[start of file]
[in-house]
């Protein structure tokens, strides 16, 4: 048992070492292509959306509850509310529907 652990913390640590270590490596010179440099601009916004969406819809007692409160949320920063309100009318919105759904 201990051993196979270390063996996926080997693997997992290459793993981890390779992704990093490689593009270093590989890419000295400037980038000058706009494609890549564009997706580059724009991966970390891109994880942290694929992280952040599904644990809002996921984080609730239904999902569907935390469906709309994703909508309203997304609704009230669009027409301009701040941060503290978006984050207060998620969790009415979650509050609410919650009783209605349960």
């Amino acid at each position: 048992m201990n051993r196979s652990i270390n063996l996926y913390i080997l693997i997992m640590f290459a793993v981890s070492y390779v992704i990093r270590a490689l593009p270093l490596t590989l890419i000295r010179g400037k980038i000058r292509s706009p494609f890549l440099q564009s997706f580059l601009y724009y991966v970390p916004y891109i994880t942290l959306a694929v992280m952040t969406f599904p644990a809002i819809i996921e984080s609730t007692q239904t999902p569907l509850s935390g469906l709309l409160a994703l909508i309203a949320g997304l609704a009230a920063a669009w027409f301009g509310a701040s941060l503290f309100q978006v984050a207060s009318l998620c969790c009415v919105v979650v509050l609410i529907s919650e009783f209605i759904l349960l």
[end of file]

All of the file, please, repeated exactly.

[in-house]
């Protein structure tokens, strides 16, 4: 048992070492292509959306509850509310529907 652990913390640590270590490596010179440099601009916004969406819809007692409160949320920063309100009318919105759904 201990051993196979270390063996996926080997693997997992290459793993981890390779992704990093490689593009270093590989890419000295400037980038000058706009494609890549564009997706580059724009991966970390891109994880942290694929992280952040599904644990809002996921984080609730239904999902569907935390469906709309994703909508309203997304609704009230669009027409301009701040941060503290978006984050207060998620969790009415979650509050609410919650009783209605349960």
């Amino acid at each position: 048992m201990n051993r196979s652990i270390n063996l996926y913390i080997l693997i997992m640590f290459a793993v981890s070492y390779v992704i990093r270590a490689l593009p270093l490596t590989l890419i000295r010179g400037k980038i000058r292509s706009p494609f890549l440099q564009s997706f580059l601009y724009y991966v970390p916004y891109i994880t942290l959306a694929v992280m952040t969406f599904p644990a809002i819809i996921e984080s609730t007692q239904t999902p569907l509850s935390g469906l709309l409160a994703l909508i309203a949320g997304l609704a009230a920063a669009w027409f301009g509310a701040s941060l503290f309100q978006v984050a207060s009318l998620c969790c009415v919105v979650v509050l609410i529907s919650e009783f209605i759904l349960l």